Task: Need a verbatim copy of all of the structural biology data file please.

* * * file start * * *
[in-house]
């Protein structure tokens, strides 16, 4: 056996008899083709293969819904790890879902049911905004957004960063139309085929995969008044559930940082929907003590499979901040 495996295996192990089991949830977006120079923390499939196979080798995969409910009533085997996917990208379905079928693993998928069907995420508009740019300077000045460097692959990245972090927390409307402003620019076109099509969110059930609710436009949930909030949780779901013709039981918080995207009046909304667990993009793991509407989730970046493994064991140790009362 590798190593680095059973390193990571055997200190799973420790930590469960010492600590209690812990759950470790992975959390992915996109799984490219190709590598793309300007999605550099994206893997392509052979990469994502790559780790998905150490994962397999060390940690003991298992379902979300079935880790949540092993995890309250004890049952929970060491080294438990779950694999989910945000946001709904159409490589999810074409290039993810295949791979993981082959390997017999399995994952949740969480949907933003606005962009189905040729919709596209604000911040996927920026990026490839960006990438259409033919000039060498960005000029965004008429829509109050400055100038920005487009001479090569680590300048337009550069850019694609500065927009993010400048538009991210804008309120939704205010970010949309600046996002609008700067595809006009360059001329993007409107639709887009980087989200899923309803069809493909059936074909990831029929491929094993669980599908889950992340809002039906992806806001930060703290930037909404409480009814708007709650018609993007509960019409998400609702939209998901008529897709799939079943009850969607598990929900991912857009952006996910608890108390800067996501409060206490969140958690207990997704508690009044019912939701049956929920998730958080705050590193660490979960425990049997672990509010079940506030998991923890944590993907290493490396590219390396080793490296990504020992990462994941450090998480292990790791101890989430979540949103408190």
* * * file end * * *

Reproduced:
[in-house]
């Protein structure tokens, strides 16, 4: 056996008899083709293969819904790890879902049911905004957004960063139309085929995969008044559930940082929907003590499979901040 495996295996192990089991949830977006120079923390499939196979080798995969409910009533085997996917990208379905079928693993998928069907995420508009740019300077000045460097692959990245972090927390409307402003620019076109099509969110059930609710436009949930909030949780779901013709039981918080995207009046909304667990993009793991509407989730970046493994064991140790009362 590798190593680095059973390193990571055997200190799973420790930590469960010492600590209690812990759950470790992975959390992915996109799984490219190709590598793309300007999605550099994206893997392509052979990469994502790559780790998905150490994962397999060390940690003991298992379902979300079935880790949540092993995890309250004890049952929970060491080294438990779950694999989910945000946001709904159409490589999810074409290039993810295949791979993981082959390997017999399995994952949740969480949907933003606005962009189905040729919709596209604000911040996927920026990026490839960006990438259409033919000039060498960005000029965004008429829509109050400055100038920005487009001479090569680590300048337009550069850019694609500065927009993010400048538009991210804008309120939704205010970010949309600046996002609008700067595809006009360059001329993007409107639709887009980087989200899923309803069809493909059936074909990831029929491929094993669980599908889950992340809002039906992806806001930060703290930037909404409480009814708007709650018609993007509960019409998400609702939209998901008529897709799939079943009850969607598990929900991912857009952006996910608890108390800067996501409060206490969140958690207990997704508690009044019912939701049956929920998730958080705050590193660490979960425990049997672990509010079940506030998991923890944590993907290493490396590219390396080793490296990504020992990462994941450090998480292990790791101890989430979540949103408190």